Prophetic religions believe that there is a special God who has a special people, and who is known only through their special intermediary.
Continued from Part 2
Ethical Codes- The Kingdom of God Within and Sermon on the Mount
A theology has often its own ethics. The biblical ethics is covenantal and enshrined in the Ten Commandments spoken by Yahweh. Christian scholars tell us that the Ten Commandments imitates ancient international treaties formalizing the relationship of a suzerain and a vassal. The foremost stipulation is the requirement of loyalty to the covenant lord and negatively the proscription of all alien alliances.
Jesus’s moral teaching was towards an ‘end of the world’ scenario expected soon. These eschatological interim ethics or emergency rules of conduct were till the Kingdom of Heaven came. ‘Kingdom of God within’ in the Bible has put many readers, particularly Hindu ones, to wrongly believe that the Bible teaches a spirituality of the Upanishads and the phrase means the ever-present reality of God within the heart.
First, the very word ‘within’ is a mistranslation of the Greek word ‘entos’, which means ‘among’ or ‘in the midst’ as the new Bibles tell. Second, this interpretation does not agree with the larger biblical spirituality and tradition. The phrase originated with the late-Jewish expectation of the future in which it denoted the decisive intervention of God, ardently expected by Israel, to restore His people’s fortunes and liberate them.
Sermon on the Mount found in the New Testament has caused much misunderstanding by according it an importance it never had. The Sermon contains lofty ethical teaching but it is not organic to the Bible as it is out of tune with much of its other moral teachings in the New Testament. For example, the Sermon asks us “not to judge, so that we be not judged”. But Jesus is calling whole groups of people “serpents and broods of vipers”, and wondering how they would “escape being sentenced to hell”. Some scholars believe that the Sermon derives as an interpolation from some non-biblical contemporary sources such as Egyptian Gnosticism, the Proverbs, and the Talmud.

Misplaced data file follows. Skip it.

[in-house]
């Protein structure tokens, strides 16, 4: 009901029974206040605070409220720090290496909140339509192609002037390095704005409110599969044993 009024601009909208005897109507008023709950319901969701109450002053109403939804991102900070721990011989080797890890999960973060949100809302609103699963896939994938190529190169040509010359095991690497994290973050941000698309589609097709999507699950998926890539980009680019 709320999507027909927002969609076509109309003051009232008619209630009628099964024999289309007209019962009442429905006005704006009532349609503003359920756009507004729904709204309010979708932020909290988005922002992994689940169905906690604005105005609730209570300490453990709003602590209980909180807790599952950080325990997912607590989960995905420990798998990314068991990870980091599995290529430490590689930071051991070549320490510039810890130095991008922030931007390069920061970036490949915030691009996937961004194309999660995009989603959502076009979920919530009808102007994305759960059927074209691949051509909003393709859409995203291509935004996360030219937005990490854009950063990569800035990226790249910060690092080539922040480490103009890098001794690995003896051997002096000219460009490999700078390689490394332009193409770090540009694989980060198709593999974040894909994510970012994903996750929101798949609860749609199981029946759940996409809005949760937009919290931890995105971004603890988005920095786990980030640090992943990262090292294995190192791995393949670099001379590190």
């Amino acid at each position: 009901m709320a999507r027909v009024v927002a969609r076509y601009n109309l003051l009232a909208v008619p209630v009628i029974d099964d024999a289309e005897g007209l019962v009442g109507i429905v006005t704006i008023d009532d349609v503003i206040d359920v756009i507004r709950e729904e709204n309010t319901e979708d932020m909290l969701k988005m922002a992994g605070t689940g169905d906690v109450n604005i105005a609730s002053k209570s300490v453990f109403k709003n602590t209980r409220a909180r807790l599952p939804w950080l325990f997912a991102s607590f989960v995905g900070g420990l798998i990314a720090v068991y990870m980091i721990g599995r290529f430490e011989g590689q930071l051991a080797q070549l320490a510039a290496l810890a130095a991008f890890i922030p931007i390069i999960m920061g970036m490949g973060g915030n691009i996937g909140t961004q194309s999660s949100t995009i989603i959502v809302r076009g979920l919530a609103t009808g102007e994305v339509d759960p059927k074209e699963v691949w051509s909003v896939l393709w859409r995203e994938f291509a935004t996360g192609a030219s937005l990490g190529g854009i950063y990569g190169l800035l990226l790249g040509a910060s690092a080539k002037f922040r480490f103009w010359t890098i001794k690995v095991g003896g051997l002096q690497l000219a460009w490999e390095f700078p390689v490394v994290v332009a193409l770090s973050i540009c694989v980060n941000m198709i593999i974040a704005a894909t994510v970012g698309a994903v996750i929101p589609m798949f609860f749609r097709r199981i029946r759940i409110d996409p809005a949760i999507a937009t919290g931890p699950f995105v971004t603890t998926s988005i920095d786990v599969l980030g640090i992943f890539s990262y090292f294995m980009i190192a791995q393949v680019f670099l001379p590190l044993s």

It appears certain that the ethics of the Sermon belongs to a different spiritual tradition and it is out of place in a prophetic work like the New Testament which is about good news and the arrival of the Saviour. They were not even particularly conscious of the Sermon till recently. Now that they have found that it has an appeal for certain types, they have accepted it at least as a good device for getting a hearing in certain circles. A Catholic Catechism, an important teaching manual used widely for imparting knowledge of the Catholic faith has seventy-five pages on the Ten Commandments but only three lines on the Sermon.
For common Christians, the Bible itself has come into its own recently. For long it was a closed book for them. Later, with even non-Latin vernacular translations, for long, there was a ban for women, labourers, and other common-folk to read the Bible.
Islamic ethics derives from its prophet, his revelations, and his doings, and he intended no heavy moral burdens on the believers. There is no room for a bad conscience, no need for rationalizing, and for elaborate casuistry- developments characteristic of Christianity. Islam’s ethics fully accommodates a believer’s mundane interests owing no moral obligation towards disbelieving neighbours. Islam has another advantage over Christianity. There is little hiatus between its theology, ethics, and law. In Christianity they mix up due to non-Judaic influences.
Prophetic and Yogic Spiritualities Contrasted- The Hindu Reversal of Gaze
Jews have not claimed a world mission and, except rarely, their faith has been only for themselves and for those who cared to join them. Bernard Lewis tells us of a Talmudic dictum that the righteous of all faiths have their place in paradise. However, both Christianity and Islam claim to be the sole custodian of God’s final revelation do not admit salvation outside its own creed.
Hinduism approaches the problem by first understanding a human being in the form of five sheaths and then a Consciousness immanent and transcendent to the sheaths. In prophetic scriptures, the concern is more about what is God and who is the true one? Generally, My God was the true one and those of the neighbours, false.